- You will not feel guilty for saying No when someone asks you to do something, which as a girl you tend to do even though you know it is bullshit
- If I don’t go for panel, I can go home now and have actual dinner
Back to pros:
- But if I stay at the con this evening … I will have an excuse not to work on my book!
While I was carefully weighing up the pros and cons, I took a bus to Heathrow Terminal 3 and ate dinner at the Leon restaurant there, where I was intrigued to observe that they were serving criss-cross chips.
I then returned to the con, still undecided. I found Katy and her friends [UNNAMED TO PROTECT THEIR IDENTITIES], and we talked about Fanfics We Have Known over bad tuna melts, and then we went to such_heights’s fanvid panels, Fanvidding 101 and Late Night Vidding.
So that’s what I ended up doing instead of Just A Minute! I am super glad I went to the fanvid panels, because they were awesome. Highlights: watching the historic Kandy Fong Kirk/Spock vid, and an amazing meta vid where fangirls in Olden Times made a vid of themselves making vids, using VCRs and stop-watches (there was a cat! Me and Katy: “Cats existed before GIFs???”). Also the multi-fandom Starships vid which I saw for the first time at Wiscon earlier this year, and which I was delighted to see again.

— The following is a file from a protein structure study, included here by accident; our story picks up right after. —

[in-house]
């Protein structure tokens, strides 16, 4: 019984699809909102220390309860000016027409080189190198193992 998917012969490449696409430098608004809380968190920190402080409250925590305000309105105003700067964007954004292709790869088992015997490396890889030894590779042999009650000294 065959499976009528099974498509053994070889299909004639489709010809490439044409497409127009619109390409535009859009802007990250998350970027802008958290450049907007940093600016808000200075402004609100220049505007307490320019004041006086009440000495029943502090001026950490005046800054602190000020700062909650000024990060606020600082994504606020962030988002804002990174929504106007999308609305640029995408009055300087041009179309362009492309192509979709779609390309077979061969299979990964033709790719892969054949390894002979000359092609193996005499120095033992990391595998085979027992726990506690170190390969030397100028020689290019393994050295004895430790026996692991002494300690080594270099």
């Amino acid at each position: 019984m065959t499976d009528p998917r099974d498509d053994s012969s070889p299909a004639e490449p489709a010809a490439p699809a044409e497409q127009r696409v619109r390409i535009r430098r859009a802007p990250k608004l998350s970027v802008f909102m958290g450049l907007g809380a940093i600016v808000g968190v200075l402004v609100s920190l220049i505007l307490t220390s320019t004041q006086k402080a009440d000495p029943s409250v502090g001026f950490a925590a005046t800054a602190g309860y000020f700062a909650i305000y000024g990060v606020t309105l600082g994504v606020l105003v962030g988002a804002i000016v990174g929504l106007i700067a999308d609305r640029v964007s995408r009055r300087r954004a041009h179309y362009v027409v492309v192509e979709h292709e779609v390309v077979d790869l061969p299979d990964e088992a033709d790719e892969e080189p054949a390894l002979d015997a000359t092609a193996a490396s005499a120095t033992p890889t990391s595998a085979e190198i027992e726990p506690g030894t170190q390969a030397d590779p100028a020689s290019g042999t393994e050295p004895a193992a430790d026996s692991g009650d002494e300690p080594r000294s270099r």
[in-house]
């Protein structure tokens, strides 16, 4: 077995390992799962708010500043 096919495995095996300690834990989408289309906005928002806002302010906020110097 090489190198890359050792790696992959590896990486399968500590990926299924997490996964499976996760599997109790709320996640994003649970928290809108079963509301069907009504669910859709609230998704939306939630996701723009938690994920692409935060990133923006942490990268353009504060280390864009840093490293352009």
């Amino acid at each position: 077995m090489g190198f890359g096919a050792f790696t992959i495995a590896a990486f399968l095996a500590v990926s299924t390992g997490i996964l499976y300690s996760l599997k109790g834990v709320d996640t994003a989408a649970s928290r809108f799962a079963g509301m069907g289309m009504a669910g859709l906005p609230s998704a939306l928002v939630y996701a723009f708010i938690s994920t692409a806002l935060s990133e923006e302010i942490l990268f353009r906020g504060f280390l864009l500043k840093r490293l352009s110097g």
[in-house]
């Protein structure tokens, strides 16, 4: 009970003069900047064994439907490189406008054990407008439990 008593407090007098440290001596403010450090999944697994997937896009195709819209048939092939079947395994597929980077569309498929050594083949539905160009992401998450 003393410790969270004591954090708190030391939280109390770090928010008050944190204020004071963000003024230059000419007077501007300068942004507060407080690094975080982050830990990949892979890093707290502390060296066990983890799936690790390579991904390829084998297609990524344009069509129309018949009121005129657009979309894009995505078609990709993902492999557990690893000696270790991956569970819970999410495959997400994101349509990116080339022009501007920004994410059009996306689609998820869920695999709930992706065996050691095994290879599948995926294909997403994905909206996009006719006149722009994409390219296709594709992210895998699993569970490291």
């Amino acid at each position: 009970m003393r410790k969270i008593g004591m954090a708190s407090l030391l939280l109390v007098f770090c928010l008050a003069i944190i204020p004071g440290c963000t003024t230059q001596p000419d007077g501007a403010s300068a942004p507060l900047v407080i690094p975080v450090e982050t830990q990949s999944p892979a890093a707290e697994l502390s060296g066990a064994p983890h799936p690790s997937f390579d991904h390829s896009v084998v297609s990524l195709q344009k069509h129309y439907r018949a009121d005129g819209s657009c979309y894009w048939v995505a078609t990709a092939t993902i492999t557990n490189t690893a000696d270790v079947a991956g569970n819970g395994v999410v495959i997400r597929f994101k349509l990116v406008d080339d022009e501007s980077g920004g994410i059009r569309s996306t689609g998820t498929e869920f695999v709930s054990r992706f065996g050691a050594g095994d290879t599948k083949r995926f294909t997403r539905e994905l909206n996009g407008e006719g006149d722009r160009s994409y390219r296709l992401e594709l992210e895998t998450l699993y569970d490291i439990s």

I’m not really actively involved anymore in the strand of fandom which produces fanfic of the sort I read as a teen, and fanvids of the sort such_heights was showing (I appreciated that such_heights flagged that it is only one of many fanvidding traditions). But I found the panels and atmosphere very inspiring, and it reminded me of what I loved and continue to love about fanfic and other transformative works fandoms.
After the starships (they’re meant to flyyyy~) we went home. It was a long, long quest along the jagged ridge and unexpected ravines of the Piccadilly Line. Let us draw a veil over the rest of the night.